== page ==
He insisted that I was self-employed and not a business person and went back to his tactics of pitying the poor small business owner that, “he sat across the table from him and he could read the concern on their faces as they put their entire lives at risk in their business.” I countered his condescending, “Oh John, you just don’t understand” with, “Chris, most corporations dodge liabilities and risk by setting up an LLC – corporations are not people. Secondly, we are not talking about family businesses we are talking about predatory temp agencies and the Walmart’s of the world. The Walton’s are worth $150 billion Chris, are you worried about them?”

He went back to re-iterating his pro-Walmart/global corporate-government stance so I asked him if “he cared about those living in poverty, those who are working two minimum wage jobs and yet struggle to survive.” He didn’t have an answer. Either he doesn’t care or he doesn’t know what it is like to work full-time and be poor. Maybe it is both. He ended the conversation shortly after telling me that he drives a 13-year old car and wears worn out shoes. It reminded me of Bruce Rauner’s $18 watch.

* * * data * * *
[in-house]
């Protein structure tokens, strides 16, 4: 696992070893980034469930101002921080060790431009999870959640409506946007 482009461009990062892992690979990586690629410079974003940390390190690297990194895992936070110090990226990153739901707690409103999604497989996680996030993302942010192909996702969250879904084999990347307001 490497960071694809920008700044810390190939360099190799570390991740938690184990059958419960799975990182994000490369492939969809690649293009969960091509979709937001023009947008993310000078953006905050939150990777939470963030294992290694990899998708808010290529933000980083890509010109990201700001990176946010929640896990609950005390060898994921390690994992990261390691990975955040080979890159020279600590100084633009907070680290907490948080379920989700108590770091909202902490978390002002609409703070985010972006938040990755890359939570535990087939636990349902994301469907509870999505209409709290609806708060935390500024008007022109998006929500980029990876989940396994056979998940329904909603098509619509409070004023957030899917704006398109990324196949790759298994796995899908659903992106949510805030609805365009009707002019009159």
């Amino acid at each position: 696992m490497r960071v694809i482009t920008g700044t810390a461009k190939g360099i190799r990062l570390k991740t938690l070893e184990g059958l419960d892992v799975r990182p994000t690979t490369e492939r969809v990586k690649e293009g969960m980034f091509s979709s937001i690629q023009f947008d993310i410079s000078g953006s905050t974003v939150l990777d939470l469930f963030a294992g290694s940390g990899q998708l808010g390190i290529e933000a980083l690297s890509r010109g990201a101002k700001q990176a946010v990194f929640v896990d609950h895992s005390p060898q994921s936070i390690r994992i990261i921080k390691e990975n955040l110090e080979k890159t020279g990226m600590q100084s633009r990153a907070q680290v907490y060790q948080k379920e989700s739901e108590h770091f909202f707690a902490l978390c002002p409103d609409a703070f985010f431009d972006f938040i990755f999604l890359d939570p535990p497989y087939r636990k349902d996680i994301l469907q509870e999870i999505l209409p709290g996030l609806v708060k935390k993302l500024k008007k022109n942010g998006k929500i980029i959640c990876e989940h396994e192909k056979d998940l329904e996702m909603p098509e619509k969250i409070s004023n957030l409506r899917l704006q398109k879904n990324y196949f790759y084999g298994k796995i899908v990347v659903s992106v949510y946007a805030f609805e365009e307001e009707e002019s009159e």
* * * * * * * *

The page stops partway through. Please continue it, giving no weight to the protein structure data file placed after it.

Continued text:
Lauzen, who does support open government, released his tax information in 1998 when he was seeking the job of state Comptroller. In 1998, his tax returns showed that he was worth $1.5 million, yet, like Bruce Rauner’s $18 watch, Lauzen campaigns like a pauper, hoping that people will ignore his millionaire status and pay attention to his old car and worn out shoes.

Brother Lauzen, Americans are working harder than ever and struggling to survive. The Catholic Pope gets it, but you seem to be stuck in secular world of millionaire-ville. While I was raised a Lutheran and profess no faith publicly, especially for political gain, I find myself agreeing with Pope Francis, not Chris Lauzen. Here are Francis’ words from a recent piece in The Guardian:

Urging people not to give up hope even in the harsh economic climate, Francis also called on them to fight back against the “throwaway culture” he said was a by-product of a global economic system that cared only about profit. It was, he said, a culture that saw the most vulnerable society become marginalised.

Grandparents are thrown away and young people are thrown away,” he said. “And we must say no to this throwaway culture. We must say: ‘We want a fair system; a system that allows everyone to move forward.’ We must say: ‘We do not want this globalised economic system that does so much harm.’ At the centre has to be man and woman, as God wants – not money.